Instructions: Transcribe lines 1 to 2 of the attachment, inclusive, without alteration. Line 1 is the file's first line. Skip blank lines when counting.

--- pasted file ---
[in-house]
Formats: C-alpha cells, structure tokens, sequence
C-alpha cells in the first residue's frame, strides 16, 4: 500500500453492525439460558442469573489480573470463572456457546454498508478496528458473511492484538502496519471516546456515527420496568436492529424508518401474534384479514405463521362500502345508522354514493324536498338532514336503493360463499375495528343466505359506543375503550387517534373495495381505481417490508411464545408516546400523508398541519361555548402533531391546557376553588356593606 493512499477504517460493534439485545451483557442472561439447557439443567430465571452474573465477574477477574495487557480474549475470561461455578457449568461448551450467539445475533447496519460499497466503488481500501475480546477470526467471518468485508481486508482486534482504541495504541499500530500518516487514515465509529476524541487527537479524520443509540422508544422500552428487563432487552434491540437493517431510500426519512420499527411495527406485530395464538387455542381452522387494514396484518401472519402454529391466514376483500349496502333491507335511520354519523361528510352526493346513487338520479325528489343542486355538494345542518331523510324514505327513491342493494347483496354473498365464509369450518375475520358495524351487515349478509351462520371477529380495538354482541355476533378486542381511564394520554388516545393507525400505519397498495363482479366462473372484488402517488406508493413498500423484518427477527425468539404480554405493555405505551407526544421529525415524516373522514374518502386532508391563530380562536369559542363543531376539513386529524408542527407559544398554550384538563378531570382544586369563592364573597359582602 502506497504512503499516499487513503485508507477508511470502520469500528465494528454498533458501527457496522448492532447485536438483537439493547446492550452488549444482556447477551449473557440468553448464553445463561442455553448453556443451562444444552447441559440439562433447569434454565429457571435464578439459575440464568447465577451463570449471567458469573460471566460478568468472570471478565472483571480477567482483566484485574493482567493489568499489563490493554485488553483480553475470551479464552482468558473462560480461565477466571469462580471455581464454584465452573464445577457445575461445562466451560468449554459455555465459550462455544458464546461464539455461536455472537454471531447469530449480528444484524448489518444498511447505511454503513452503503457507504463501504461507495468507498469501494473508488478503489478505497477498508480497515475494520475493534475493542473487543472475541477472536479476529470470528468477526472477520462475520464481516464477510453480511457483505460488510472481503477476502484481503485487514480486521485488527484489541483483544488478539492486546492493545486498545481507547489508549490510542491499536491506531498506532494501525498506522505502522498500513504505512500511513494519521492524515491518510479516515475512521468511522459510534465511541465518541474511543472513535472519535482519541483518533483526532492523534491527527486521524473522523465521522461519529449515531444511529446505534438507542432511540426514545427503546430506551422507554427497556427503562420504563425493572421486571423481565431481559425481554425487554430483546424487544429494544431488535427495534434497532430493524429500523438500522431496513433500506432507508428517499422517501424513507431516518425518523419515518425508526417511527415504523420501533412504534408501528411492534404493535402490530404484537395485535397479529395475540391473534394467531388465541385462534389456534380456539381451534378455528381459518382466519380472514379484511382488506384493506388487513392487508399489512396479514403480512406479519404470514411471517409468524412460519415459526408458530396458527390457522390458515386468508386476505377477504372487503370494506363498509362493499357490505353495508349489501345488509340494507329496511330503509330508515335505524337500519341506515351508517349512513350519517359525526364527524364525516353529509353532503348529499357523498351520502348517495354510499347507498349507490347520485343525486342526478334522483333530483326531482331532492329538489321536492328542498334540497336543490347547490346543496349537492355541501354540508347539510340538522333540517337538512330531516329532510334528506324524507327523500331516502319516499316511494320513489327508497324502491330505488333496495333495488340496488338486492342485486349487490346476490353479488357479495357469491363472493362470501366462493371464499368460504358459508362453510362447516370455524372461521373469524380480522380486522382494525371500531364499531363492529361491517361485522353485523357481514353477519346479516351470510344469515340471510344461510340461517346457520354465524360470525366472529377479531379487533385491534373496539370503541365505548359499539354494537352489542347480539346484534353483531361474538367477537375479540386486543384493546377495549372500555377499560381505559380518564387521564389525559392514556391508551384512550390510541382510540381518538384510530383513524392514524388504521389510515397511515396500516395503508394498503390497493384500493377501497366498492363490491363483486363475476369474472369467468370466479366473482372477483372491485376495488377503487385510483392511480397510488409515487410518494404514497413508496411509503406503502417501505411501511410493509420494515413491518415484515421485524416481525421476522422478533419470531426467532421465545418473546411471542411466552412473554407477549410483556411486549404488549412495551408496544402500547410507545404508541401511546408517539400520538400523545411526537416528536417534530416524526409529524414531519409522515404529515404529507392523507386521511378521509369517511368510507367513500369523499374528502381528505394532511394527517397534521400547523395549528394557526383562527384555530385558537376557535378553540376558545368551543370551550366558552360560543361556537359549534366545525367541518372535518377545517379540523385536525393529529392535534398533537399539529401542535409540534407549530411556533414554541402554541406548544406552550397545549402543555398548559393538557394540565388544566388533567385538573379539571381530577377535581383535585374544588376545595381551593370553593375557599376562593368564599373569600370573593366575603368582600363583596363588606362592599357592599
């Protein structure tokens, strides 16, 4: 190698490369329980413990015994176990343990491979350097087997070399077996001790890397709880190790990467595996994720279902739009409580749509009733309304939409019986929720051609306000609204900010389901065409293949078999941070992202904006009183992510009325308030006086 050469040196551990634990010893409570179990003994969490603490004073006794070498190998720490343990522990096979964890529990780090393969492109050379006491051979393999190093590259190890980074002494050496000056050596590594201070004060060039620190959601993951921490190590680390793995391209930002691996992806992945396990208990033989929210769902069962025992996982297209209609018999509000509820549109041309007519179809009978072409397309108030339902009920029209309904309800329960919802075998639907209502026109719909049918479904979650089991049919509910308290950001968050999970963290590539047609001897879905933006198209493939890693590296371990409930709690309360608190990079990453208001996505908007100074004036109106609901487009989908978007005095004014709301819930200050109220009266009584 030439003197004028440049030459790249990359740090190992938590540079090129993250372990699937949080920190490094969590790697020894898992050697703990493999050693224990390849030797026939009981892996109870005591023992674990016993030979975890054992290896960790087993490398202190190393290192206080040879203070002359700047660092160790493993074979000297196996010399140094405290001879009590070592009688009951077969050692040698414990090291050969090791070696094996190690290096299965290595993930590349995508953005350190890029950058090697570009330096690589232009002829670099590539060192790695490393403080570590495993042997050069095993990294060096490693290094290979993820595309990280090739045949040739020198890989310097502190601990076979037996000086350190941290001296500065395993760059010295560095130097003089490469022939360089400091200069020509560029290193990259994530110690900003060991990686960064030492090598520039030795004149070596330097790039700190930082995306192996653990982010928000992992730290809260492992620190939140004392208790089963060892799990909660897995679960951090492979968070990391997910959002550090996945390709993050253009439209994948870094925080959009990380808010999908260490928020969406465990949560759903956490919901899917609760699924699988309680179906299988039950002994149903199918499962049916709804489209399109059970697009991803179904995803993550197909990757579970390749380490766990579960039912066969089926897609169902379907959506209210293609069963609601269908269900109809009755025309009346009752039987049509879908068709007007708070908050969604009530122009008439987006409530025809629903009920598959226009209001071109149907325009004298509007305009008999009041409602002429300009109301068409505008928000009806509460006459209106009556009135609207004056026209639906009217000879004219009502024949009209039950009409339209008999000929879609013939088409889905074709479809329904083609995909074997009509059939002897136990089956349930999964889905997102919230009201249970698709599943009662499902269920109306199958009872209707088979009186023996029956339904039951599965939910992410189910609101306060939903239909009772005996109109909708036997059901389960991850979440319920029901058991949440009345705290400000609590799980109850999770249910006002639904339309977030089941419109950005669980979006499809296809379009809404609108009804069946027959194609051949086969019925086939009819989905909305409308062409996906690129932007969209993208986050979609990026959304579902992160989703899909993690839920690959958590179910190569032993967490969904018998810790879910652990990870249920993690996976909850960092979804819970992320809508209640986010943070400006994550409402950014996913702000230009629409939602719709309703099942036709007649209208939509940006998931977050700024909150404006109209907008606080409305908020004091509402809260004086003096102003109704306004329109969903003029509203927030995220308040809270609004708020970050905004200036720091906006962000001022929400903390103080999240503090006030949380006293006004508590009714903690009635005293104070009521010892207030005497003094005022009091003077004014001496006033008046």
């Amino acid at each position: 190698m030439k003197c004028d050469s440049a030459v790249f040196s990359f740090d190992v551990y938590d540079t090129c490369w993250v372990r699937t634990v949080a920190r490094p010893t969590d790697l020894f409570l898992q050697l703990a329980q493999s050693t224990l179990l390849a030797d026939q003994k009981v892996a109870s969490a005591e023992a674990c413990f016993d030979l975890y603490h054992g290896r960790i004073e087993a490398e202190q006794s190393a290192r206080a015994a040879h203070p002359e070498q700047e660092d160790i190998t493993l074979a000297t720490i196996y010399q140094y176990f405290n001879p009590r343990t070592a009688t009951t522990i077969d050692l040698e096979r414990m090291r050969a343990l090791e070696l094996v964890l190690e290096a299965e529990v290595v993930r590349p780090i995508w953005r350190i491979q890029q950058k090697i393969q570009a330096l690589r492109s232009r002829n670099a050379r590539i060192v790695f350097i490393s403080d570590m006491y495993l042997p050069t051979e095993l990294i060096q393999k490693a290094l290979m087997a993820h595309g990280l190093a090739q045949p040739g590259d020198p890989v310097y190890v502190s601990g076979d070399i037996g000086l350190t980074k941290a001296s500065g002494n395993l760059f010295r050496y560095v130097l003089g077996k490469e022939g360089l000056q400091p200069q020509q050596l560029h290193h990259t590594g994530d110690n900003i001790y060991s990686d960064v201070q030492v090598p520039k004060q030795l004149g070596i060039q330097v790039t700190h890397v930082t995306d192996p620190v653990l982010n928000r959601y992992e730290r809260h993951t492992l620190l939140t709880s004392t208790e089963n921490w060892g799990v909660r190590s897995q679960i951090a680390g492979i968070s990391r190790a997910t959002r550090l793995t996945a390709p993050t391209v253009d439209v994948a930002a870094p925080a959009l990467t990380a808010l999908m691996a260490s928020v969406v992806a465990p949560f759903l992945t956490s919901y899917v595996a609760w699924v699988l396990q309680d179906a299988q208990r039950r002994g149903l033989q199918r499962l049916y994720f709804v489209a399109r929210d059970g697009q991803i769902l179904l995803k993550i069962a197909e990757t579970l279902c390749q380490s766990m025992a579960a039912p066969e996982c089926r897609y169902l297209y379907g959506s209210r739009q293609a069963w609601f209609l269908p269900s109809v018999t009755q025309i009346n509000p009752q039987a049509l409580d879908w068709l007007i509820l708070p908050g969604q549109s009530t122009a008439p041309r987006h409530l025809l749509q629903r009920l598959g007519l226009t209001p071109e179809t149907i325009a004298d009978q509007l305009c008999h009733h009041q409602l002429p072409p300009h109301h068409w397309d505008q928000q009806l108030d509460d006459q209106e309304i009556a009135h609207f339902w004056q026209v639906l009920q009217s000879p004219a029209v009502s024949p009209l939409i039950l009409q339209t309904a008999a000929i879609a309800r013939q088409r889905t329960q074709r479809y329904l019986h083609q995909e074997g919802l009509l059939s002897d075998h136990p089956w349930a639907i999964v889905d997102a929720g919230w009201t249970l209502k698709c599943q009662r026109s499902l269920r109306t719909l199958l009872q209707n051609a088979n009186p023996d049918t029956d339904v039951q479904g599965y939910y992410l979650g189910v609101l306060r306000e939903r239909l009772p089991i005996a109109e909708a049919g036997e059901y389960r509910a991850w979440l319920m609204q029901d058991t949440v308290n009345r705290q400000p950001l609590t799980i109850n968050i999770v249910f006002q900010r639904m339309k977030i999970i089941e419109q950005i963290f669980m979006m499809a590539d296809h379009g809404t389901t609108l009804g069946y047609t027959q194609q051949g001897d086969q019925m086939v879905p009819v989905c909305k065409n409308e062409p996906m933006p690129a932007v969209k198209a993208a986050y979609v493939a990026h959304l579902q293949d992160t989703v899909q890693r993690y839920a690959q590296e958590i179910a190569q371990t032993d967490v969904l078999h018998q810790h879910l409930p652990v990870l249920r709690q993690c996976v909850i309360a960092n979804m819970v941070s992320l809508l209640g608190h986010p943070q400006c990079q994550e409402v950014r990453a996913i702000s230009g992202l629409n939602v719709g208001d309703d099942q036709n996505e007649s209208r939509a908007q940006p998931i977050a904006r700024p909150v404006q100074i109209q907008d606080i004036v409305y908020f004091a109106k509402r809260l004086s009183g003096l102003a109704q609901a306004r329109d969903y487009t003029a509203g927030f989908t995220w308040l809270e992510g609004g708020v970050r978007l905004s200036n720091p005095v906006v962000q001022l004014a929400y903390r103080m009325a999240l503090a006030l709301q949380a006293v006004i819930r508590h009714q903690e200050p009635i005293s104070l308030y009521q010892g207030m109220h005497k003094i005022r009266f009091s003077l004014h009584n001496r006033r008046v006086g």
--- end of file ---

[in-house]
Formats: C-alpha cells, structure tokens, sequence